Trump's Failure to Launch Gives Way for Other 2024 Hopefuls

It has been a very bad few weeks for former President Donald Trump. His candidates in key swing states lost for the most part, and those who didn’t still ended up with far fewer Republican votes than non-Trump candidates. He announced the start of his 2024 presidential campaign and has done nothing significant since then.


Then, this week, his family business was found guilty of criminal tax fraud and the January 6 Committee has made it clear criminal referrals are coming.

The failure of the campaign to meaningfully launch has been noted.

Donald Trump launched his candidacy three weeks ago, but you’d barely know it from watching his campaign. There’s been little sign of activity as the candidate heads off nonstop scandals and Trump veterans say they’re unsure who, if anyone, is in charge.

“Where are the events? Where are the rallies? Where’s the staff?” one former Trump campaign official said. “I don’t know. I don’t understand the plan there. I don’t think there is a plan.”

Trump has primarily communicated through Truth Social since his launch, with video appearances at a Republican Jewish Coalition conference (before his Ye dinner became public) and an event advocating for supporters imprisoned for attacking the Capitol on January 6th.

This is all not good news for Trump, who really needs some wins as more and more data comes out showing a willingness in voters to move on from him in 2024.

As my colleague Mike Miller pointed out this morning, among conservative and Republican voters it is indeed time for more honest questions regarding the future of Trumpism in the Republican Party. But, it’s also time for 2024 hopefuls to begin laying the final groundwork for a 2024 bid themselves, and we’re starting to see those machinations come into the spotlight.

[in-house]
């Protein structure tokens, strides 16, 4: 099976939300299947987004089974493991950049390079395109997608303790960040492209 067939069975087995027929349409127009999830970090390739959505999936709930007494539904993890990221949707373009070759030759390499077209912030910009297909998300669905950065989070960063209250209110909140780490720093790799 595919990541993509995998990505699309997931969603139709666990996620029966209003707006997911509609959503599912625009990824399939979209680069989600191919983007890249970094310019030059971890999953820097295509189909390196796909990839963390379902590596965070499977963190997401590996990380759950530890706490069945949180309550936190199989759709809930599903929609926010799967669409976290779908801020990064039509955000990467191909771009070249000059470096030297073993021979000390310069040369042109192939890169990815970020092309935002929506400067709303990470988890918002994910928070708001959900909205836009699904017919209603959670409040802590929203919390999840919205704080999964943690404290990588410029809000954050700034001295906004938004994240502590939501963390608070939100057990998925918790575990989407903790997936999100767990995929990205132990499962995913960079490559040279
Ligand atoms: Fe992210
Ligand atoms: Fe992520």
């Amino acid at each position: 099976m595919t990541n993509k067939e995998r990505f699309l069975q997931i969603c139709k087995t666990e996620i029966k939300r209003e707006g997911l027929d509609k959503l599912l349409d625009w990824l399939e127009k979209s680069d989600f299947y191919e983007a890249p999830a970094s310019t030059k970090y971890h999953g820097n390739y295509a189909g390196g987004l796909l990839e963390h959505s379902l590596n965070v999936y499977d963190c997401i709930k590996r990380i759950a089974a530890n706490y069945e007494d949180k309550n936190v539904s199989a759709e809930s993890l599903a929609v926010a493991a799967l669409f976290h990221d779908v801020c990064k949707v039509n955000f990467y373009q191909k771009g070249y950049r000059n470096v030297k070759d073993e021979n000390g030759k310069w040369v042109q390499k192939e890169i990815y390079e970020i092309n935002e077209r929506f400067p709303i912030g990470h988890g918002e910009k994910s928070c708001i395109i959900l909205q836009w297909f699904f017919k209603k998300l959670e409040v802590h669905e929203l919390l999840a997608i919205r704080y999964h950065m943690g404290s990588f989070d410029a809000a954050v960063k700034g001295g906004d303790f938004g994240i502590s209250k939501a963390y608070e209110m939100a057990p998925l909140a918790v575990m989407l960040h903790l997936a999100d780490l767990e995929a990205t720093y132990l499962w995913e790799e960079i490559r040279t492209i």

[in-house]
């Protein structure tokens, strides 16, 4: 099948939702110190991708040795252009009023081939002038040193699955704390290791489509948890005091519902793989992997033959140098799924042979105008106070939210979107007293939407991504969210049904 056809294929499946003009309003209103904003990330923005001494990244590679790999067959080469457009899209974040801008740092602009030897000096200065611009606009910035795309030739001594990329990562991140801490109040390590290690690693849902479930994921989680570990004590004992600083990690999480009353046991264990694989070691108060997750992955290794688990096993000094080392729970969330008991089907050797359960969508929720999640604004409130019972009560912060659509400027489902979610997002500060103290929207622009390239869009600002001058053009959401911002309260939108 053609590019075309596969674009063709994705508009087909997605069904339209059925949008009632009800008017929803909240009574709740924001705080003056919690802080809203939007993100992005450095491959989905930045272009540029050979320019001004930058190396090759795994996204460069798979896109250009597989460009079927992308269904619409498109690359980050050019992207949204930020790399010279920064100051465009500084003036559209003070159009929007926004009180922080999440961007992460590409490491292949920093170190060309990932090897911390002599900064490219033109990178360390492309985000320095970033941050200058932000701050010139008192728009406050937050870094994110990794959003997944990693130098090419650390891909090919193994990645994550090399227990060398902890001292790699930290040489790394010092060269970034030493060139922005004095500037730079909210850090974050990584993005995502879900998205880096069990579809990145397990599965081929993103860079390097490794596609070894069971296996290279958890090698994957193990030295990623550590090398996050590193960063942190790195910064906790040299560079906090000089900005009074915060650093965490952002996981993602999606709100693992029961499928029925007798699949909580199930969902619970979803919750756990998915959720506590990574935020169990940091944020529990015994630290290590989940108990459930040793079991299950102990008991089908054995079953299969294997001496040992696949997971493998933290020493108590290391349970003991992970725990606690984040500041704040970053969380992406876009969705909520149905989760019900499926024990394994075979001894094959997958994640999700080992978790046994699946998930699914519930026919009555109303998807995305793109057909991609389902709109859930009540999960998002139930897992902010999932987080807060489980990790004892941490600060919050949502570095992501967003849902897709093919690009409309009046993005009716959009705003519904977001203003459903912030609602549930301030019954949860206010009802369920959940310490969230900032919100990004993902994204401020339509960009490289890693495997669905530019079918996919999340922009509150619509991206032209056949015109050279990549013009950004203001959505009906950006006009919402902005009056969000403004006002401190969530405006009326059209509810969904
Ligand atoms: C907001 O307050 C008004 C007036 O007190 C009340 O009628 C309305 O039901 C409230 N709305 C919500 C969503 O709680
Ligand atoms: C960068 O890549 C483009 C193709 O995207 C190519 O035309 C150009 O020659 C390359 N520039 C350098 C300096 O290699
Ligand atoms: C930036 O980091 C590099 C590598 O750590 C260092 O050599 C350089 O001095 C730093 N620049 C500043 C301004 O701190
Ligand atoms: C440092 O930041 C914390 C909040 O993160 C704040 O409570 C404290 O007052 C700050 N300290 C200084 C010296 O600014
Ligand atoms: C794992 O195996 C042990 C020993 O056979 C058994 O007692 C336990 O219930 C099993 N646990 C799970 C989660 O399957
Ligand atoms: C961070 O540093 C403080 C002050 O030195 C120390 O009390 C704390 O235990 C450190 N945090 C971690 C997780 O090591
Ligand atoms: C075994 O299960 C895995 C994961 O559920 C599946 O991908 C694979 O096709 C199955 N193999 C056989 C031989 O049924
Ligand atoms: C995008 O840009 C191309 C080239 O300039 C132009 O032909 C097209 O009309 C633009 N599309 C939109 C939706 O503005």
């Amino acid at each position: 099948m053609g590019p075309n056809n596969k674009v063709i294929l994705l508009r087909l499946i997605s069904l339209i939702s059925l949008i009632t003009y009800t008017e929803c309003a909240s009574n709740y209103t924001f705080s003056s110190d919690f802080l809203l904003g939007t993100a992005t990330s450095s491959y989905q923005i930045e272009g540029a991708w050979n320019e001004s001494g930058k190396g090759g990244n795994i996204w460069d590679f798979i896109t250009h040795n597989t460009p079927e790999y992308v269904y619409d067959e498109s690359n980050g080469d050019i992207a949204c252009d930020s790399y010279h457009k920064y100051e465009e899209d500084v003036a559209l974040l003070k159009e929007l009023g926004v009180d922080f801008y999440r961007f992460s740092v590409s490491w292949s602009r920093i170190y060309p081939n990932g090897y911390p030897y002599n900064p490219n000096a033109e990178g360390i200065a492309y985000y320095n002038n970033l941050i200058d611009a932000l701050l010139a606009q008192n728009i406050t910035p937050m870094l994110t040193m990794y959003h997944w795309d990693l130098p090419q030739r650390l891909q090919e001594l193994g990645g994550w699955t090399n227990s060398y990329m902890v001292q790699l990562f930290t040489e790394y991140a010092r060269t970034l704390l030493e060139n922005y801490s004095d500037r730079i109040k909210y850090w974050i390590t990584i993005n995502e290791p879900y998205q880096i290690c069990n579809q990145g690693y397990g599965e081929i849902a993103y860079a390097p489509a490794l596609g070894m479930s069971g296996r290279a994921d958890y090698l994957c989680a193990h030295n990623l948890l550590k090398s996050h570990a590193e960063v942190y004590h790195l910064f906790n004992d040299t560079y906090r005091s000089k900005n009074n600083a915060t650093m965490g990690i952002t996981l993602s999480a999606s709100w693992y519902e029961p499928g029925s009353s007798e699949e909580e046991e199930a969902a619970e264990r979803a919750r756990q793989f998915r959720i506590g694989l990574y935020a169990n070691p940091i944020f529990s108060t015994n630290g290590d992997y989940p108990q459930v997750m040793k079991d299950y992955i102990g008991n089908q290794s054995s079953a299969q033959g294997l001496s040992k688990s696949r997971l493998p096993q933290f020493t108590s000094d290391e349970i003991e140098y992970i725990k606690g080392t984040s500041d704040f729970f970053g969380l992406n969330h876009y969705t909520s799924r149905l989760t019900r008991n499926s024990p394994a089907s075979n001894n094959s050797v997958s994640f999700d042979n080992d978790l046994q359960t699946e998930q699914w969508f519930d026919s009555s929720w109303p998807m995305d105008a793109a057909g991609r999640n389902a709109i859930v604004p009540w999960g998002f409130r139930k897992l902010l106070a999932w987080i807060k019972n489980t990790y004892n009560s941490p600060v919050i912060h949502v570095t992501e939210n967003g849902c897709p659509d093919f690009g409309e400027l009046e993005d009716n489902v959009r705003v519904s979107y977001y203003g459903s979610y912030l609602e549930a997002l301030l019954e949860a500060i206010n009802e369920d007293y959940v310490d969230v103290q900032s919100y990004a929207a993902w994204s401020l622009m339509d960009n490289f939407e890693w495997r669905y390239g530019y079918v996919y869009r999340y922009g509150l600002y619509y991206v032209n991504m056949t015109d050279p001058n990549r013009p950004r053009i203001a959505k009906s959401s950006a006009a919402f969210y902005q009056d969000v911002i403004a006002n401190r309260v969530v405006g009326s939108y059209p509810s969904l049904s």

Ron DeSantis, who has repeatedly been attacked by Trump and Trump’s loudest supporters on Twitter, won a dominating re-election bid in Florida, and decidedly without Trump’s help. He was able to grow his own base at a time when it appears that Trump’s is shrinking. And while we’ve all expected DeSantis was eyeing the presidency, he has never really openly discussed it.

However, that may be changing.

Ron DeSantis, the Republican governor of Florida whose resounding reelection victory last month established him as a possible contender for his party’s 2024 presidential nomination, is huddling with some of his top donors this month as he charts his plans for the future.

Invitations went out this week for an “intimate dinner” on Sunday in Miami with DeSantis and his wife, said two people familiar with the details who spoke on the condition of anonymity to preview a private event. The invitations were addressed to the governor’s “strongest supporters.” One person said additional gatherings may take place in other parts of the state.

A DeSantis campaign spokeswoman declined to comment.

Of course, this isn’t a guarantee that he’s lining up his donors ahead of a more public bid for the nomination, but it is a sign that the political season is not over for DeSantis. However, the 2024 election cycle comes at a strange time for the recently re-elected governor.

He just won a second four-year term. He is incredibly popular in his state, given the margin of victory. There is a lot that he’s done in the state that plays well on a national level, but he’s always focused on serving his state first. Running for president does present an issue in that he will have to take his focus away from Florida in order to focus on campaigning, fundraising, etc.


The other issue for DeSantis and the other 2024 hopefuls is that Trump is certainly not going to go away. That presents the GOP’s biggest challenge in the 2024 primary – how do you beat Trump without beating away his most loyal followers? If the data we’ve been seeing lately is to be believed, DeSantis may have the best shot of keeping them in the Republican Party, but it won’t be without bloodshed.

Between the NeverTrump and the EverTrump voters, there will have to be a compromise. But what that will look like is still anyone’s guess.


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